Good question @HisServant about sunn. I also am suffering from the same confusion as it happens quite frequently with me as of late. Although I do like to do simran when lying down as body is most comfortable in that position so I can focus purely on the mantar rather than being distracted by uncomfortable body aches. Never the less if I meditate on the train on the way to work in a seated position I also tend to loose awareness for a few minutes at a time.
Here is something I read in favour of both approaches,. which doesn't make choosing a path to explore any easier. My concern is that lets say we force ourselves to remain aware as we drift into a meditation state. Unless shabad of some kinds is pargat or doesn't become pargat. We will wonder without an anchor point. Everything I have heard to date suggests shabad must be the focal point of the journey inwards.
Japing until you fall asleep/sunn:
Whenever I teach a beginning meditation course, I talk about the relationship between meditating and falling asleep, for, as you have discovered, they are more closely related than you might think. And certainly closer than we want them to be!
We tend to think of the three states of consciousness – subconscious sleep, waking consciousness, and superconscious meditation – as linear, with “sub” and “super” nicely separated by the waking state.
In fact, all three meet at what you might call the horizon line of awareness.
Meditating and sleep also share certain characteristics. Both involve the cessation of physical action, mental activity, and sensory input. The all-important difference between them is that to enter superconsciousness requires an increase of energy, whereas to enter subconsciousness requires a decrease.
We go to sleep when our energy has run out. If we are filled with energy — mental or physical — we can’t enter subconsciousness, but have to do something with all that energy before sleep will come.
One of the challenges of meditation is to learn how to increase our energy in a non-physical, non-mental, totally relaxed way. At first this seems impossible, but gradually we learn. For all the energy we need is already within us. It is a matter of learning how to direct it.
Another obstacle to entering superconsciousness is that we already have a fixed habit of what to do when we withdraw our energy from body, mind, and senses: we go to sleep.
What is happening to you (which is common) is that, finding yourself with your energy withdrawn you naturally go where you are accustomed to going, which is sleep, not meditation.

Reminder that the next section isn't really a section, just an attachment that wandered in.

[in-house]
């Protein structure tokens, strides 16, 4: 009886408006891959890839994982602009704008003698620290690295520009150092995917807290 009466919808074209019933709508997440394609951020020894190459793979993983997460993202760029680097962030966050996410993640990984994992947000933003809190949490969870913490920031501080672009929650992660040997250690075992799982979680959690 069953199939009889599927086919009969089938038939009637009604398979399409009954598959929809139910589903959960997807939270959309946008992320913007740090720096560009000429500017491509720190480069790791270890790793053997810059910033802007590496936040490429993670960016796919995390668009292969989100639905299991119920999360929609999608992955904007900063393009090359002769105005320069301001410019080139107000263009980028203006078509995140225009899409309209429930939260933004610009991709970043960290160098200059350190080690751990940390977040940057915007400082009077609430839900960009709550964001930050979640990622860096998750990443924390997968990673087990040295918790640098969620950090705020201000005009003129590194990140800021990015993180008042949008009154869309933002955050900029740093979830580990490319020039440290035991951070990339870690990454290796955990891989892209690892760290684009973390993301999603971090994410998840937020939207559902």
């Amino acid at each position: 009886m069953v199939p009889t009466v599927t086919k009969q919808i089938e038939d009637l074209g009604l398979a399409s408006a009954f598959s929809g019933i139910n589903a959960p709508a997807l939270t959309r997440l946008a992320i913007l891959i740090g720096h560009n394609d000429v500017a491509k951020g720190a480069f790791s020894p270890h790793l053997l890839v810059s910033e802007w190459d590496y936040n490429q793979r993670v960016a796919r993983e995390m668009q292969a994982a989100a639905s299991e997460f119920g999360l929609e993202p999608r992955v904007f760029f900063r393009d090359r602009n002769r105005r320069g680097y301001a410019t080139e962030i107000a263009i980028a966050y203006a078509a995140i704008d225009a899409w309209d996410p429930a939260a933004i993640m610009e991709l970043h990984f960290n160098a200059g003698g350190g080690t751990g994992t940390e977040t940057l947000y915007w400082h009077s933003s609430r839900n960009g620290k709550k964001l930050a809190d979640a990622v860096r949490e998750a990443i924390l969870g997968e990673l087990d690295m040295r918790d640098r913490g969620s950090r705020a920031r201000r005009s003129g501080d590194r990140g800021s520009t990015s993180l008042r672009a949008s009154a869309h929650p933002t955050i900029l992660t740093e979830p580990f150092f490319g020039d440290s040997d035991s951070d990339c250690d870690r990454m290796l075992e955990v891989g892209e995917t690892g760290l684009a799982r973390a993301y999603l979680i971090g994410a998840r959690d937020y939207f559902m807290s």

The key to breaking that cycle is the concentrated application of will power and energy, which makes sleep impossible. Naturally, this takes time to learn.
In meditation classes, I draw a diagram to illustrate this point. I’ll try to explain it in words here and hope you can see what I mean.
Think of a capital Y. Now imagine that Y is lying on its side, with the single straight line pointing to the left (as you look at it) and the V opening to the right.
The leftmost point of that straight line is waking consciousness. When you decide to sleep or to meditate, you travel along that straight line, to the right, closing down as you go all your usual expressions of energy – talking, moving, thinking, hearing, seeing, tasting, feeling, etc. – until you reach the intersection where the V meets the straight line.
At that point, you have a choice to make. If you continue to decrease your energy, you fall into subconscious sleep. If, however, at that point, through devotion, techniques, concentration, willpower, etc., you increase your energy instead, you go into superconsciousness.
It’s like watching a movie. When you watch a great movie it is easy to be fully concentrated on it and be full of energy, but if the movie is boring and uninteresting, it’s easy to lose focus and feel sleepy.
If during the course of your meditation, your energy decreases, you sink back past that junction until you find yourself suddenly on the “low road,” not meditating at all, but dreaming and sleeping.
The solution is simple. When you find yourself suddenly subconscious, increase your energy through any one of the many methods you have to draw upon in Kriya Yoga or whatever path to Self-realization you are following.
Eventually, you will create a superconscious habit stronger than your subconscious habit, and this will cease to be a problem for you.
Another form of guidance I read was do bakhari bani until you notice that you speech is becoming less clear, distorted or incomplete. This is the time that one is approaching the sleep juncture. At this point one needs to build more focused concentration on the mantar so that you slip through into mediation and not fall into sleep. The posting I read suggested this would lead to the next level of astral awareness.
I only once ever recall this happening to me when my surti awoke in a dark place, wondering where I had come. I guess this was the goal all along but I didn't realise it at the time and no one pointed it out to me clearly afterwards.